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Notes from the field: Protecting an African oasis

© Derek Vollmer

News headlines about the state of the planet may seem bleak, but they don’t always capture the whole story. Right now, around the world, the work of protecting nature is happening in the field — and achieving successes that might not make the news.

Here is a story from the Cubango-Okavango River Basin, where protecting a precious resource means cooperating across shared waters. 

Three countries — Angola, Botswana and Namibia — share the precious freshwater resources of the Cubango-Okavango River Basin, an oasis in the heart of the Kalahari Desert

The basin floods seasonally, swelling to twice its size and sustaining communities and wildlife across this arid region. 

But because of its position at the top of the basin, where the Cubango-Okavango River originates, Angola has an outsized impact on the delta. As its economy grows following years of civil war, the way Angola decides to use the fresh water could have major consequences on its neighbors — and the entire ecosystem. 

“The fate of the delta depends on Angola developing in a sustainable way,” said Conservation International freshwater scientist Derek Vollmer, who has spent years studying the basin.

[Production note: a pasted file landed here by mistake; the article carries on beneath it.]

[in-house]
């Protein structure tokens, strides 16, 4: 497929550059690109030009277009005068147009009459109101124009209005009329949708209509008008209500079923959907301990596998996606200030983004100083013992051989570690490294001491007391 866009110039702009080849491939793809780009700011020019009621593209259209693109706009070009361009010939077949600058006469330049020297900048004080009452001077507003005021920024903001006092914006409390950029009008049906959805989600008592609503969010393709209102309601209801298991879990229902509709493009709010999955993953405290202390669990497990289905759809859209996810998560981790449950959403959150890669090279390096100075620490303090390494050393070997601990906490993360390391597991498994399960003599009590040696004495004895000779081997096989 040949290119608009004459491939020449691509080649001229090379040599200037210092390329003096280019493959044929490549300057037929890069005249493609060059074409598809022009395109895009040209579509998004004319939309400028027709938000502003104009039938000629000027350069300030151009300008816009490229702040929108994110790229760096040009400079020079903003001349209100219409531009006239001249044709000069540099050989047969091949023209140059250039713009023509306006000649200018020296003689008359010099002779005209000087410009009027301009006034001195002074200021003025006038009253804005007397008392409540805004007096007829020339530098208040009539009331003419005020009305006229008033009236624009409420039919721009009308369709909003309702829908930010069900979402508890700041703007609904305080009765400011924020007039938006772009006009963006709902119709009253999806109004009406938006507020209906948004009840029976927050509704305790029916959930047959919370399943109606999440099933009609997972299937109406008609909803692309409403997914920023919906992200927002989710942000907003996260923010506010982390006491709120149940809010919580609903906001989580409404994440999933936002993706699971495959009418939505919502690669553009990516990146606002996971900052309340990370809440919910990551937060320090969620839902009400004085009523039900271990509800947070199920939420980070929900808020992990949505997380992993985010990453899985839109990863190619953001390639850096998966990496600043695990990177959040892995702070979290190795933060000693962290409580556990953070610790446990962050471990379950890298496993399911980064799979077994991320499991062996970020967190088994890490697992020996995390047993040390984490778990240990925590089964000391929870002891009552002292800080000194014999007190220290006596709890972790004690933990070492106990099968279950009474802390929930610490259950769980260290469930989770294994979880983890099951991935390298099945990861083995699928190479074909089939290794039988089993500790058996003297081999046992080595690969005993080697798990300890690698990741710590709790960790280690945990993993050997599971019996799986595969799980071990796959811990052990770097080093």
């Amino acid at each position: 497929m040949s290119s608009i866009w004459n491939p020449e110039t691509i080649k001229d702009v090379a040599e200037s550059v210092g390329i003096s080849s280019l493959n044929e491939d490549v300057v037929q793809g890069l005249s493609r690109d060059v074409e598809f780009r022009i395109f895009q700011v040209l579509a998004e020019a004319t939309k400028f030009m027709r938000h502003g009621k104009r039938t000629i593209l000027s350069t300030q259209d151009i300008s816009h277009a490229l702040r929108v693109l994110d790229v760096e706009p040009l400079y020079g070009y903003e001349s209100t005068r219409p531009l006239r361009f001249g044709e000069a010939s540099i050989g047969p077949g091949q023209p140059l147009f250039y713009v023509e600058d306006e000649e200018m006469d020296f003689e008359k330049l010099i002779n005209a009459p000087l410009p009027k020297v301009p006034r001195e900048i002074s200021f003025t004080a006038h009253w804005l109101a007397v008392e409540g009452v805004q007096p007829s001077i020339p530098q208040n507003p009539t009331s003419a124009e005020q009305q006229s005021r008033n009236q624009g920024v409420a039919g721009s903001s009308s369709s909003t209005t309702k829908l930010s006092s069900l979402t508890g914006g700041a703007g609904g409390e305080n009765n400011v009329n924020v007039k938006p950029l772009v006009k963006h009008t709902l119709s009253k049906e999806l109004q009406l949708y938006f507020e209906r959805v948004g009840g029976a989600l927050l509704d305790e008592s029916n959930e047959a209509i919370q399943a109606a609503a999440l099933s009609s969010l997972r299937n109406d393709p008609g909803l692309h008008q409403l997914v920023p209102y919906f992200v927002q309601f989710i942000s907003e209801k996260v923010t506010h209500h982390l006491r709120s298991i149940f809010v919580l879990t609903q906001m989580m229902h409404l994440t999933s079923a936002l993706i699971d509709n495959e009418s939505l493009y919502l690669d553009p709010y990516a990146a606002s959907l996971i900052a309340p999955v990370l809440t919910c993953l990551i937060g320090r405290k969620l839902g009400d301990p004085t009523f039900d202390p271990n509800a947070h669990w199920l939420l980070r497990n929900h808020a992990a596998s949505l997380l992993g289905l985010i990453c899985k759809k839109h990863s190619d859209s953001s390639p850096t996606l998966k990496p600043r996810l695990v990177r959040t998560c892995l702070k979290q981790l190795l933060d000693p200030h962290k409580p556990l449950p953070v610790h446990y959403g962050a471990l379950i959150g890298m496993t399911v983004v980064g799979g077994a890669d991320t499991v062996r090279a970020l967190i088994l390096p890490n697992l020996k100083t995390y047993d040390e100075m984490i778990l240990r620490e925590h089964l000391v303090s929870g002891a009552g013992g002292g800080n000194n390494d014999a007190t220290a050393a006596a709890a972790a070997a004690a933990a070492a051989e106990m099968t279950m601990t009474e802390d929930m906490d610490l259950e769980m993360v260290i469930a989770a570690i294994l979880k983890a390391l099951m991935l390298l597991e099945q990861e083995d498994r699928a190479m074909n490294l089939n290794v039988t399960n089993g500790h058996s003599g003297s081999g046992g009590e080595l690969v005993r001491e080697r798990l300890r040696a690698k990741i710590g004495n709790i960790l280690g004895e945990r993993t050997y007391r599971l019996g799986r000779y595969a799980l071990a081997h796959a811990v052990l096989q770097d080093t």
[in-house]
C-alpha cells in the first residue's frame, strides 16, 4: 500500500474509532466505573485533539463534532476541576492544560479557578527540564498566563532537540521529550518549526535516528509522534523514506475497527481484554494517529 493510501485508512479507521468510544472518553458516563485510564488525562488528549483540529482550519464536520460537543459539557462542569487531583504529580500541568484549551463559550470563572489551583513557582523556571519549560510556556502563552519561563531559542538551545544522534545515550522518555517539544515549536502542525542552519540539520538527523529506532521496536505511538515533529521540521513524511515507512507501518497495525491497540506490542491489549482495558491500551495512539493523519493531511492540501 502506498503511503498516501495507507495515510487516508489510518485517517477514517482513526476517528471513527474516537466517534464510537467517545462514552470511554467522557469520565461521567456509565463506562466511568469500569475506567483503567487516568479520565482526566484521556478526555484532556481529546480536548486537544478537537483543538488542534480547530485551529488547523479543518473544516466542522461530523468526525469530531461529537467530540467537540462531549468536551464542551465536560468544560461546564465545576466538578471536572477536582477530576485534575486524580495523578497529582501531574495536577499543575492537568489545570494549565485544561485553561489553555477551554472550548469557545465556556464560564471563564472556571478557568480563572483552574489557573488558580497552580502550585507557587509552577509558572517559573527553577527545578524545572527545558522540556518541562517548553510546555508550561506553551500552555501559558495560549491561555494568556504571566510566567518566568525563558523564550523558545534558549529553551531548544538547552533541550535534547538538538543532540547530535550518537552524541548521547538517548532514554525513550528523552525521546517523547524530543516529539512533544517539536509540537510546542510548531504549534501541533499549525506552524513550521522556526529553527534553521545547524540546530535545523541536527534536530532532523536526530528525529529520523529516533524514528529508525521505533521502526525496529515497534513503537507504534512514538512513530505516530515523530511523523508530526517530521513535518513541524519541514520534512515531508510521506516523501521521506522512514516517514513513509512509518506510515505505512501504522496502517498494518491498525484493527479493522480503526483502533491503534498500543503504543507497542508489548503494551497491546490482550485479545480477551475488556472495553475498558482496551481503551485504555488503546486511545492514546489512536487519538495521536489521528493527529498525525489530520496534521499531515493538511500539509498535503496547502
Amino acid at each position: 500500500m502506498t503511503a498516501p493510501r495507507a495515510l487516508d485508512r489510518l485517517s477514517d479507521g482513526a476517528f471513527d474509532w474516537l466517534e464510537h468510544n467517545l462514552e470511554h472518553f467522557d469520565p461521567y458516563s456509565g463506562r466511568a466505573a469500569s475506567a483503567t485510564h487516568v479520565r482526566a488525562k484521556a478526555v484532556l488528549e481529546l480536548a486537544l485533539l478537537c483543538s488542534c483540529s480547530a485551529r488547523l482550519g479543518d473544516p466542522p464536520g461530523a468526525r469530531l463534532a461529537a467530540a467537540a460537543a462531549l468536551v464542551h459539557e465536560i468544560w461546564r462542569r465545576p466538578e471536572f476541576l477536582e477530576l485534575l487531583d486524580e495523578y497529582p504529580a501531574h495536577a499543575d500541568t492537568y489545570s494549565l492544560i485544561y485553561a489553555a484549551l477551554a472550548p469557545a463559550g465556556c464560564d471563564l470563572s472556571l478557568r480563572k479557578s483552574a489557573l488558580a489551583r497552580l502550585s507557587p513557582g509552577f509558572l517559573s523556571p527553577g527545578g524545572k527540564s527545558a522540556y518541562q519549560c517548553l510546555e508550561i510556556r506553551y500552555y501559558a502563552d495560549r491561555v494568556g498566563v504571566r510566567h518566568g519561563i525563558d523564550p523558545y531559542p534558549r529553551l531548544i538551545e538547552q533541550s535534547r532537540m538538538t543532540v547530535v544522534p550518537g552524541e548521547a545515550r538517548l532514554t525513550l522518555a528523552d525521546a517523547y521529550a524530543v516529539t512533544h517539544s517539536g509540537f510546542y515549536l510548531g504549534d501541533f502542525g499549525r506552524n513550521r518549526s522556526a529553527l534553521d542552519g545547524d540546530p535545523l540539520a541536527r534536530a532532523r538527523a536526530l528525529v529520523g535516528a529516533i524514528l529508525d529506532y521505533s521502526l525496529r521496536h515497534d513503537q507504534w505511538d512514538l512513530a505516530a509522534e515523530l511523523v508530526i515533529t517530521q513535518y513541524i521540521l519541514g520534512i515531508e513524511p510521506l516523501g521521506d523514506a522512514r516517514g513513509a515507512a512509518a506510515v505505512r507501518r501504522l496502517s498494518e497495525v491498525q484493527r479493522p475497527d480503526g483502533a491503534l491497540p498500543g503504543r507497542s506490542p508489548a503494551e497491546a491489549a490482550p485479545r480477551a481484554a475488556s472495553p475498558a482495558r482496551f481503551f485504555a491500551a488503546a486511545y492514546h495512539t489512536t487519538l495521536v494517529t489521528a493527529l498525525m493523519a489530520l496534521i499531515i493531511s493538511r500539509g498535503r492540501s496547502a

Water is a strategic natural resource — and where it’s scarce across boundaries, political tensions can arise. 

“In the basin, there’s a unique window of opportunity to support thoughtful management and planning,” Vollmer added. “This includes working with communities and governments to make choices that support economic development while protecting this ecosystem.”

That’s where the Freshwater Health Index comes in. 

Conservation International developed this tool to help governments, communities and businesses better analyze the benefits and risks of human activities — such as developing dams or increasing agriculture — before making big water-related decisions. In the Cubango-Okavango River Basin it is helping to identify vulnerabilities and help decision-makers make more informed choices to conserve it.